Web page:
I love and hate SSI prevention in equal measure. On the one hand, we have good evidence and strong guidelines around SSI prevention – but on the other hand, implementing these interventions to prevent SSI can be enormously tricky in practice. One key factor in preventing SSI is creating a well-closed wound in theatre. Surprisingly, there’s precious little data on how to measure what a well-closed surgical wound looks like. This qualitative study presents some potential indicators to measure good surgical wound closure in order to prevent SSI.
For many years, diagnostic labs have used colour change as a marker for the growth of specific microbes. Think of all those chromogeneic agar plates that your lab goes through each day. And there are all sorts of broths that change colour in response to specific chemical changes caused by microbial growth. One of the first projects I was ever involved with was environmental sampling for MRSA at Lewisham hospital, where we used a selective broth that turned bright yellow when MRSA was present. So in a way, it is surprising that this approach has not been adopted as a marker to indicate wound infection.
Scientists at Bath Uni have developed a neat novel wound dressing that fluoresces when the early signs of an infection are present. The concept is simple: a gel containing tiny sacs of dye are included in a hydrogel dressing; if cytotoxins that are indicative of bacterial infection are present, they lyse the sacs and release the dye, which fluoresces under UV light.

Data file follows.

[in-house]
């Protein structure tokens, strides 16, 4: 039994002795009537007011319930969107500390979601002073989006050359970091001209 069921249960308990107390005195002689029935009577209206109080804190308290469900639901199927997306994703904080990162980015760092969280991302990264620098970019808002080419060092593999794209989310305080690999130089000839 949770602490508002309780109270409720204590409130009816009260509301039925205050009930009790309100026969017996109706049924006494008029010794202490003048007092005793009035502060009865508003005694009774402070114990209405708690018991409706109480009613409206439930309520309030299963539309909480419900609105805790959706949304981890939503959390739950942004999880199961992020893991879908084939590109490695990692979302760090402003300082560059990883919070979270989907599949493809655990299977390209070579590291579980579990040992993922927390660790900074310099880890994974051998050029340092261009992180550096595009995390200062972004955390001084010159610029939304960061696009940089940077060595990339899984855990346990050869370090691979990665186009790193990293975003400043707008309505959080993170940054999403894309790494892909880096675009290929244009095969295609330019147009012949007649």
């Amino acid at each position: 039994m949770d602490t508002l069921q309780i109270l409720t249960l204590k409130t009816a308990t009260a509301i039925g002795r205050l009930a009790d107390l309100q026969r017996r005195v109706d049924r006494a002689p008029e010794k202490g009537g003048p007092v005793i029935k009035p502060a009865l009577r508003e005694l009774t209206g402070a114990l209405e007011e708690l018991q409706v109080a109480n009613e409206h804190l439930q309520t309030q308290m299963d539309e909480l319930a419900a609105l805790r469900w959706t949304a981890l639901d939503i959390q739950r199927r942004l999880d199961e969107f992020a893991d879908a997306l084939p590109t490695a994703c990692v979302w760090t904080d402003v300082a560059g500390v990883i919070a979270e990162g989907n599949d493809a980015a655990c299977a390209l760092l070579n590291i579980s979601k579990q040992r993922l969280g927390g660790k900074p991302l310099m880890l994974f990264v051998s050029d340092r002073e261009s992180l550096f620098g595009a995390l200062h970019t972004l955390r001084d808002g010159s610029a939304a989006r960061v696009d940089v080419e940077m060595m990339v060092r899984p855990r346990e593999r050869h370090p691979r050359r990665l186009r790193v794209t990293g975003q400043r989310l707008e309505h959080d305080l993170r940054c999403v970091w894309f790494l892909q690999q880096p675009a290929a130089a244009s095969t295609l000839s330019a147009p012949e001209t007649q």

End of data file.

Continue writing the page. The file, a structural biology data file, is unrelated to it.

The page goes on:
I was involved in a recently published RCT of a novel wound care system (‘BioxyQuell’), which trailed the application of an aqueous oxygen peroxide (AOP, aka aqueous ozone) lavage on venous leg ulcers. The study isn’t perfect, but the results are encouraging and should serve as a basis for further evaluations.
The RCT was performed in the community setting. Sixty-one patients were enrolled if they had chronic venous leg ulcers, and randomised to either 6 AOP treatments or sham placebo treatments with sterile water over 2 weeks. AOP and placebo arms were both treated with standard-of-care compression bandaging between treatments and for the duration of the study. Patients who completed the initial 8 week RCT were enrolled into a follow-up study evaluating wound healing at 12 weeks, 6 and 12 months. The key results are:
- No significant difference in wound healing at 8 weeks (the primary outcome). But, something surprising happened during the follow-up study: every single one of the AOP treated patients had healed by 12 months vs. 50% in the placebo arm (Figure 1). Could it really be that a 2 week AOP treatment period has such a remarkable impact on long-term wound healing? It’s just about plausible if there was some pretty fundamental change to the wound bed. But I’d need to see some more data to be convinced!